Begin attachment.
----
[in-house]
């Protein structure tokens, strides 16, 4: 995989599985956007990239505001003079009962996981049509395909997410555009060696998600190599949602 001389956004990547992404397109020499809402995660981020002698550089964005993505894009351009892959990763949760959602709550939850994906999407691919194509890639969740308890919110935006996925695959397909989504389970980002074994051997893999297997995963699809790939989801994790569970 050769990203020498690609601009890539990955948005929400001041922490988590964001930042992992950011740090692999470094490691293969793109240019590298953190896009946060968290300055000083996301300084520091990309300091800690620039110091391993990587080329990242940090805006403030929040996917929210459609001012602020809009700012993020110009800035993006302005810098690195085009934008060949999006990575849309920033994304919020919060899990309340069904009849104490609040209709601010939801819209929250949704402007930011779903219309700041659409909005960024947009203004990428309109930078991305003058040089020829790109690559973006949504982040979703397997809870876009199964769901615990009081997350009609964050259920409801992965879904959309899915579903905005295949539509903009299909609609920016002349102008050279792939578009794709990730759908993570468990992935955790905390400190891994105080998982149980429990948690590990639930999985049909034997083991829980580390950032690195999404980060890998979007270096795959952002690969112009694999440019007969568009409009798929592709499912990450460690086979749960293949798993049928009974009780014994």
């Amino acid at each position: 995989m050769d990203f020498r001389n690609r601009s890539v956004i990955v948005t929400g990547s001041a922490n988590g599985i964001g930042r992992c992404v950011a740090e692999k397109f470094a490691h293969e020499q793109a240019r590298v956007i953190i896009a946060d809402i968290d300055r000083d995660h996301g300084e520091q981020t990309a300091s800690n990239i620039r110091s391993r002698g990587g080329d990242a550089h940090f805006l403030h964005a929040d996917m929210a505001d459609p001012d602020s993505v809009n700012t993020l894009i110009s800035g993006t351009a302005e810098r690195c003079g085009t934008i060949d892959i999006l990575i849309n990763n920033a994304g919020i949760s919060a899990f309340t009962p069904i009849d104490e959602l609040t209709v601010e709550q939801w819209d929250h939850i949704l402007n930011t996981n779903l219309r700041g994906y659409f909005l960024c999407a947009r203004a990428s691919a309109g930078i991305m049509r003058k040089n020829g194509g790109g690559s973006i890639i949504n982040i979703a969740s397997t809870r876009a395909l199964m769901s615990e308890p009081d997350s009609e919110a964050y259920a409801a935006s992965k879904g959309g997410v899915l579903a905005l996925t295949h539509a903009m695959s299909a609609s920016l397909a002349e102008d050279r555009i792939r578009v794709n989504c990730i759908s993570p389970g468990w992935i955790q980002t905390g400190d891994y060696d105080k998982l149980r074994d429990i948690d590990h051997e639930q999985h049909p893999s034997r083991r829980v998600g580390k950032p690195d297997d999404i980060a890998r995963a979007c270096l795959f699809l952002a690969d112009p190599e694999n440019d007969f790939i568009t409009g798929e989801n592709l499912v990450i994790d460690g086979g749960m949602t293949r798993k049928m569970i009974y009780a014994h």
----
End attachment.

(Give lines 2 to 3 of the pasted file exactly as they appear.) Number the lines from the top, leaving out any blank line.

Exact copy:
């Protein structure tokens, strides 16, 4: 995989599985956007990239505001003079009962996981049509395909997410555009060696998600190599949602 001389956004990547992404397109020499809402995660981020002698550089964005993505894009351009892959990763949760959602709550939850994906999407691919194509890639969740308890919110935006996925695959397909989504389970980002074994051997893999297997995963699809790939989801994790569970 050769990203020498690609601009890539990955948005929400001041922490988590964001930042992992950011740090692999470094490691293969793109240019590298953190896009946060968290300055000083996301300084520091990309300091800690620039110091391993990587080329990242940090805006403030929040996917929210459609001012602020809009700012993020110009800035993006302005810098690195085009934008060949999006990575849309920033994304919020919060899990309340069904009849104490609040209709601010939801819209929250949704402007930011779903219309700041659409909005960024947009203004990428309109930078991305003058040089020829790109690559973006949504982040979703397997809870876009199964769901615990009081997350009609964050259920409801992965879904959309899915579903905005295949539509903009299909609609920016002349102008050279792939578009794709990730759908993570468990992935955790905390400190891994105080998982149980429990948690590990639930999985049909034997083991829980580390950032690195999404980060890998979007270096795959952002690969112009694999440019007969568009409009798929592709499912990450460690086979749960293949798993049928009974009780014994």
């Amino acid at each position: 995989m050769d990203f020498r001389n690609r601009s890539v956004i990955v948005t929400g990547s001041a922490n988590g599985i964001g930042r992992c992404v950011a740090e692999k397109f470094a490691h293969e020499q793109a240019r590298v956007i953190i896009a946060d809402i968290d300055r000083d995660h996301g300084e520091q981020t990309a300091s800690n990239i620039r110091s391993r002698g990587g080329d990242a550089h940090f805006l403030h964005a929040d996917m929210a505001d459609p001012d602020s993505v809009n700012t993020l894009i110009s800035g993006t351009a302005e810098r690195c003079g085009t934008i060949d892959i999006l990575i849309n990763n920033a994304g919020i949760s919060a899990f309340t009962p069904i009849d104490e959602l609040t209709v601010e709550q939801w819209d929250h939850i949704l402007n930011t996981n779903l219309r700041g994906y659409f909005l960024c999407a947009r203004a990428s691919a309109g930078i991305m049509r003058k040089n020829g194509g790109g690559s973006i890639i949504n982040i979703a969740s397997t809870r876009a395909l199964m769901s615990e308890p009081d997350s009609e919110a964050y259920a409801a935006s992965k879904g959309g997410v899915l579903a905005l996925t295949h539509a903009m695959s299909a609609s920016l397909a002349e102008d050279r555009i792939r578009v794709n989504c990730i759908s993570p389970g468990w992935i955790q980002t905390g400190d891994y060696d105080k998982l149980r074994d429990i948690d590990h051997e639930q999985h049909p893999s034997r083991r829980v998600g580390k950032p690195d297997d999404i980060a890998r995963a979007c270096l795959f699809l952002a690969d112009p190599e694999n440019d007969f790939i568009t409009g798929e989801n592709l499912v990450i994790d460690g086979g749960m949602t293949r798993k049928m569970i009974y009780a014994h």